Ravenscroft varsity wrestling placed fourth at the North Carolina Independent Schools Athletic Association Championships, held Feb. 27, 2021, at Providence Day School in Charlotte.
A new art exhibition in the gallery of Pugh Lobby, located in the Fine Arts Center, showcases the recent work of Caitlin Cary, a Raleigh-based artist, musician and soon-to-be gallery owner.
Cary said the pieces, done in fiber and stitch, reflect a shift in her approach to exploring elements of architecture.
"The pieces installed at Ravenscroft are part of my most recent series of work titled 'Piers.' Heretofore, my work has been largely very representational, though of course abstracted simply via the medium. This new work is concerned a bit less with whether the viewer can immediately grasp the subject and plays much more with texture and pattern," she said. "These works are about the underpinnings of things — think of lying under the bridge, the building, the sculpture, to understand what holds it in place."
Lower School visual art teacher Amelia Karpowitz said she's fascinated by the way Cary "incorporates fabric in unique ways. She manages to 'paint' with fabric in ways that show movement, scale, perspective and connection with the places she depicts. I love the way she sees the world."
Cary first made her mark on the North Carolina music scene as a member of the American rock/alt-country band Whiskeytown and since has released three acclaimed solo albums in addition to other well-received musical collaborations. But her focus on visual art has intensified since 2015, when a six-month residency at Artspace led to a five-year stint as a studio artist there.
In addition to the exhibition at Ravenscroft, Cary has solo shows slated this year at The Cary Arts Center and Raleigh's Sertoma Arts Center. But being able to exhibit her work for students who share her passion for art, she said, provides a unique opportunity.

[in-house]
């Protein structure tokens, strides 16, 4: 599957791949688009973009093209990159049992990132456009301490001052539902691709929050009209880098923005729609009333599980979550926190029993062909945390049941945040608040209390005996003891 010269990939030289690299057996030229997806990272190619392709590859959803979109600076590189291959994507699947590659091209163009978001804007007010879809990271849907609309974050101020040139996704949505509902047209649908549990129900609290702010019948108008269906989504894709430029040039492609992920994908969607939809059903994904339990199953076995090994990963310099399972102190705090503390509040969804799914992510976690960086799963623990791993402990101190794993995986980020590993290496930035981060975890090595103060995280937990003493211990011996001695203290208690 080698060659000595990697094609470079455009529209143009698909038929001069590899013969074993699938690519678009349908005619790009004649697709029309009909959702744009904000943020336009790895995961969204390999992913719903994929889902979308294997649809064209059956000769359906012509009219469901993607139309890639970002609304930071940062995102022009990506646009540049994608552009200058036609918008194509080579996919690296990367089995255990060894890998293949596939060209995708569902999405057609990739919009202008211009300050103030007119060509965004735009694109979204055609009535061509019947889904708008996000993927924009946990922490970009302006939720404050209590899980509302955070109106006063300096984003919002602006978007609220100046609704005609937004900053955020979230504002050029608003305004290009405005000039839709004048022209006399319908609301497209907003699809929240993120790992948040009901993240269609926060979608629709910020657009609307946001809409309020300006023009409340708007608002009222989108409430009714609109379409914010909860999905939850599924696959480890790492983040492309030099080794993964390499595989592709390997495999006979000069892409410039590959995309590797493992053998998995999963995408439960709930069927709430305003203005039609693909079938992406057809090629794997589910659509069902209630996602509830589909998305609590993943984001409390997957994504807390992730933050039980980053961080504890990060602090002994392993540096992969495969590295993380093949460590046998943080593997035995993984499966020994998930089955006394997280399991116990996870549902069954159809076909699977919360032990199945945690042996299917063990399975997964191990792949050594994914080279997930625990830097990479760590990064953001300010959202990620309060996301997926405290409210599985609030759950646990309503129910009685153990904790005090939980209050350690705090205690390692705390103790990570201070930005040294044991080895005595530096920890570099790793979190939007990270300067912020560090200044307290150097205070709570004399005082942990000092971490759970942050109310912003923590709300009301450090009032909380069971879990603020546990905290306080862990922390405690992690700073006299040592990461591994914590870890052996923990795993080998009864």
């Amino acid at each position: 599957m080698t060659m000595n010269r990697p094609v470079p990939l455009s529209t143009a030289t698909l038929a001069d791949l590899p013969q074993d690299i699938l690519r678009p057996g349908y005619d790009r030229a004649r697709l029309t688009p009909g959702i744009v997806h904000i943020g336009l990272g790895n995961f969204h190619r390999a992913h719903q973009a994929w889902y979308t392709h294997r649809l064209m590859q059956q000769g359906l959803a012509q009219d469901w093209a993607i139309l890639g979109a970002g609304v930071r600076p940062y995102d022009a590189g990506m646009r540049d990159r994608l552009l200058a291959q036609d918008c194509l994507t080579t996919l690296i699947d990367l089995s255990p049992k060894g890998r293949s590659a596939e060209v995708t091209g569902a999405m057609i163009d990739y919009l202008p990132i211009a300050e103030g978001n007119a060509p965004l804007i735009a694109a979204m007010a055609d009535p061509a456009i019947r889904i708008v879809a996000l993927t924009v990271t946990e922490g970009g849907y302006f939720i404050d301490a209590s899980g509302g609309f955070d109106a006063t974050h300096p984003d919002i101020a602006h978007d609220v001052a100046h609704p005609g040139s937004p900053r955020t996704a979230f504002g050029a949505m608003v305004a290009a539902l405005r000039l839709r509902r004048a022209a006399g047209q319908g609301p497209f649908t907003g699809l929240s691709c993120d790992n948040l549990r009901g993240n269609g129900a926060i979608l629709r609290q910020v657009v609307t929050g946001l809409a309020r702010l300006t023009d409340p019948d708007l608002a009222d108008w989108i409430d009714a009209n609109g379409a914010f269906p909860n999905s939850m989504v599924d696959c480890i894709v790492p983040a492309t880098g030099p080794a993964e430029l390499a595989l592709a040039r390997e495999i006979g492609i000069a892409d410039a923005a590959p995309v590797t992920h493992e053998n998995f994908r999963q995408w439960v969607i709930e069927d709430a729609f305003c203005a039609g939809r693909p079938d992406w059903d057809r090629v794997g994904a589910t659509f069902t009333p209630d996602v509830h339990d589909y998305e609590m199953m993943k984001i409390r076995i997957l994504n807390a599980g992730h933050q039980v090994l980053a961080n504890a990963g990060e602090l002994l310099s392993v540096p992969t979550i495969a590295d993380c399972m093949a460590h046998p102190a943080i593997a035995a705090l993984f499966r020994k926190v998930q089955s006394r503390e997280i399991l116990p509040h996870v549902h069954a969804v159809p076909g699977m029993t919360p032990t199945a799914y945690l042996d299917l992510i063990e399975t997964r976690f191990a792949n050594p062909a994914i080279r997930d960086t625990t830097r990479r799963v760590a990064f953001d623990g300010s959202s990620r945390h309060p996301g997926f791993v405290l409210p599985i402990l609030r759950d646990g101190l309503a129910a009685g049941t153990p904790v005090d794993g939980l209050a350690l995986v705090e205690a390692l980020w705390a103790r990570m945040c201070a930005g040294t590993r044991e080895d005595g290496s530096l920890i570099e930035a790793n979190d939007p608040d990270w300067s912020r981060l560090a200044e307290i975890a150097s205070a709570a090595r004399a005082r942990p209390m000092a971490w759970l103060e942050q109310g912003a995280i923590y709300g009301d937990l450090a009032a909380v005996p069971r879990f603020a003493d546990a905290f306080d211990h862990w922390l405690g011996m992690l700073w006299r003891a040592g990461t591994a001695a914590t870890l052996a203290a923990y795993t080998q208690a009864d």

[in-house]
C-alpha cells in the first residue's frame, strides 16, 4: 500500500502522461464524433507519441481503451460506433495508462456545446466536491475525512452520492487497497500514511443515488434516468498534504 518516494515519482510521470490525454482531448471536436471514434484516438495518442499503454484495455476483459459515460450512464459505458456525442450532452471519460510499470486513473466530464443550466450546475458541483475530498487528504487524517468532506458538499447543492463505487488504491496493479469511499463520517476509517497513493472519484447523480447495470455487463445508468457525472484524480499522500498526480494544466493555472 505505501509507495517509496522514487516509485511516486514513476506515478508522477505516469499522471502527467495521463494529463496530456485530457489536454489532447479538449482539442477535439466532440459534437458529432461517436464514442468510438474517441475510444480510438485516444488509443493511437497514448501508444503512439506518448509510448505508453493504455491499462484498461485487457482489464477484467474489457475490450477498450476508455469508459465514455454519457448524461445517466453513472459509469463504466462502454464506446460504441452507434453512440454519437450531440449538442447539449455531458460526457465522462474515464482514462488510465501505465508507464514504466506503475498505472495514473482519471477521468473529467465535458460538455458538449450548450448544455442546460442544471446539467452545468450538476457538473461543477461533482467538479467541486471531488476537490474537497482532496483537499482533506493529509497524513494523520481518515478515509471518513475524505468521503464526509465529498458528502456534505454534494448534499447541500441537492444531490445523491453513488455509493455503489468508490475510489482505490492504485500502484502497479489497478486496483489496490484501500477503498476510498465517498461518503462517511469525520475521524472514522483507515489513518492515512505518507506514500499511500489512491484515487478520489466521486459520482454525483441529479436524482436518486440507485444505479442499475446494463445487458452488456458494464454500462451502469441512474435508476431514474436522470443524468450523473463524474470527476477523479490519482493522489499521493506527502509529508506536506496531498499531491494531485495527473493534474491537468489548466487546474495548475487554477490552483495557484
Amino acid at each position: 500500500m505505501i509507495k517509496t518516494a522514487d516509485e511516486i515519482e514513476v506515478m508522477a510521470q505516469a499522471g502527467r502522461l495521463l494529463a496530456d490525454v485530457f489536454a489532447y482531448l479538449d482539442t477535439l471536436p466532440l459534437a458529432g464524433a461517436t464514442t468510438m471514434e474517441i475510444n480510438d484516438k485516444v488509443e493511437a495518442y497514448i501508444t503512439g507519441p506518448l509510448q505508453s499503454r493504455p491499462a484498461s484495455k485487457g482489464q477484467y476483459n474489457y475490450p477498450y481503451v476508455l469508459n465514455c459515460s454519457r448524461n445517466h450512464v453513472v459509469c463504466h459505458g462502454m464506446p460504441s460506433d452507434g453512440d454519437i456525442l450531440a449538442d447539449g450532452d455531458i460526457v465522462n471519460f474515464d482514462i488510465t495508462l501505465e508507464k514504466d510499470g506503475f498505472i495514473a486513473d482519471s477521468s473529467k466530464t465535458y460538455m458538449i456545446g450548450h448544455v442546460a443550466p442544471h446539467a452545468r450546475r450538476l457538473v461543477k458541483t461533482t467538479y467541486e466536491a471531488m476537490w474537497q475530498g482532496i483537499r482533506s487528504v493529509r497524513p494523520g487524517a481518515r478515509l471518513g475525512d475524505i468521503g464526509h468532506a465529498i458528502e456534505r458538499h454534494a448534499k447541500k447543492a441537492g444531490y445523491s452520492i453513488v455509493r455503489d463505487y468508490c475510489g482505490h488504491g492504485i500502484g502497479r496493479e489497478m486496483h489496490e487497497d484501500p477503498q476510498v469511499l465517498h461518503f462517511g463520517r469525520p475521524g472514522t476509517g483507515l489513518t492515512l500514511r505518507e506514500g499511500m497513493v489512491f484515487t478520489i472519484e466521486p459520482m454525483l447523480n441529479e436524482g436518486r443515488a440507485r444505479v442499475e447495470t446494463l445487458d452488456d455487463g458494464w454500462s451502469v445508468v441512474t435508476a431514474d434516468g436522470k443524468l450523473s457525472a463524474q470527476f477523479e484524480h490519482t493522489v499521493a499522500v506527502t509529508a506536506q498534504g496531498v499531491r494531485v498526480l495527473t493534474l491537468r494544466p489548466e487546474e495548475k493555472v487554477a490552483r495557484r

"I think art making is often modeled for kids — not enough for many, of course — but art as a career often is not. The students at Ravenscroft can see what it is to be a professional artist: to create and install a body of work," she said. "This is a wonderful chance for me to keep widening the circle of artmaking throughout the community, both by being seen and also (where possible) by interacting with interested students."
Cary's Ravenscroft exhibition runs through Feb. 26. Because current protocols prevent her from visiting campus, Cary is collaborating with Ravenscroft fine arts faculty and staff to produce a virtual gallery walk of her show.
Interested families will have other opportunities to enjoy Cary's work as well, with the opening of The Pocket Gallery next month. The space, located at 222 N. Bloodworth St. in Raleigh's historic Oakwood, will include a small gallery and working studio featuring art by Cary and her husband, Skillet Gilmore, as well as a curated selection of artwork and goods from local makers. Adhering to strict pandemic protocols, Cary said, the gallery will be "open by appointment and two-customer-max drop-ins beginning on March 1, with hours noon to six on Tuesday through Sunday."
Above: Artist Caitlin Cary; two of her "Piers" series, "Piers Damariscotta, 2020" and "Piers South Street, 2020," both fabric & stitch on birch panel.